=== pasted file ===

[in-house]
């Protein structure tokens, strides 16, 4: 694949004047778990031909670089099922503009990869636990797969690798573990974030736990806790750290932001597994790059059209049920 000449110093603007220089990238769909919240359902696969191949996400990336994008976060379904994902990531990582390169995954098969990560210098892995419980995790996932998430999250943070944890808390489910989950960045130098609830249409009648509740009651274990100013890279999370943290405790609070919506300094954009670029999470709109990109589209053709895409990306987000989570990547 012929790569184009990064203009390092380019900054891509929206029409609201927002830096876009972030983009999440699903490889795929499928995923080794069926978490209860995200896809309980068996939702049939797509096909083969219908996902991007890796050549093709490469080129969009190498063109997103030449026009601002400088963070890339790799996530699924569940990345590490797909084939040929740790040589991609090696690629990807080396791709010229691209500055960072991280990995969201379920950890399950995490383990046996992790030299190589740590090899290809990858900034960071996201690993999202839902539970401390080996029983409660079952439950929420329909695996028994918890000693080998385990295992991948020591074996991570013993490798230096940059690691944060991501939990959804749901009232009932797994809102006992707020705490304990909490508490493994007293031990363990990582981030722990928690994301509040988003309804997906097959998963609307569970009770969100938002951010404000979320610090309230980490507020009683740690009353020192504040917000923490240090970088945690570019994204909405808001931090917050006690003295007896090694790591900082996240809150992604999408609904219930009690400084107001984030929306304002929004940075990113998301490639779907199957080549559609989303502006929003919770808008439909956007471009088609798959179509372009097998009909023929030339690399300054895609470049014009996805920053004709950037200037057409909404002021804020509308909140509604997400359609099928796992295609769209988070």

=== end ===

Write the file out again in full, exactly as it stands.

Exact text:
[in-house]
């Protein structure tokens, strides 16, 4: 694949004047778990031909670089099922503009990869636990797969690798573990974030736990806790750290932001597994790059059209049920 000449110093603007220089990238769909919240359902696969191949996400990336994008976060379904994902990531990582390169995954098969990560210098892995419980995790996932998430999250943070944890808390489910989950960045130098609830249409009648509740009651274990100013890279999370943290405790609070919506300094954009670029999470709109990109589209053709895409990306987000989570990547 012929790569184009990064203009390092380019900054891509929206029409609201927002830096876009972030983009999440699903490889795929499928995923080794069926978490209860995200896809309980068996939702049939797509096909083969219908996902991007890796050549093709490469080129969009190498063109997103030449026009601002400088963070890339790799996530699924569940990345590490797909084939040929740790040589991609090696690629990807080396791709010229691209500055960072991280990995969201379920950890399950995490383990046996992790030299190589740590090899290809990858900034960071996201690993999202839902539970401390080996029983409660079952439950929420329909695996028994918890000693080998385990295992991948020591074996991570013993490798230096940059690691944060991501939990959804749901009232009932797994809102006992707020705490304990909490508490493994007293031990363990990582981030722990928690994301509040988003309804997906097959998963609307569970009770969100938002951010404000979320610090309230980490507020009683740690009353020192504040917000923490240090970088945690570019994204909405808001931090917050006690003295007896090694790591900082996240809150992604999408609904219930009690400084107001984030929306304002929004940075990113998301490639779907199957080549559609989303502006929003919770808008439909956007471009088609798959179509372009097998009909023929030339690399300054895609470049014009996805920053004709950037200037057409909404002021804020509308909140509604997400359609099928796992295609769209988070």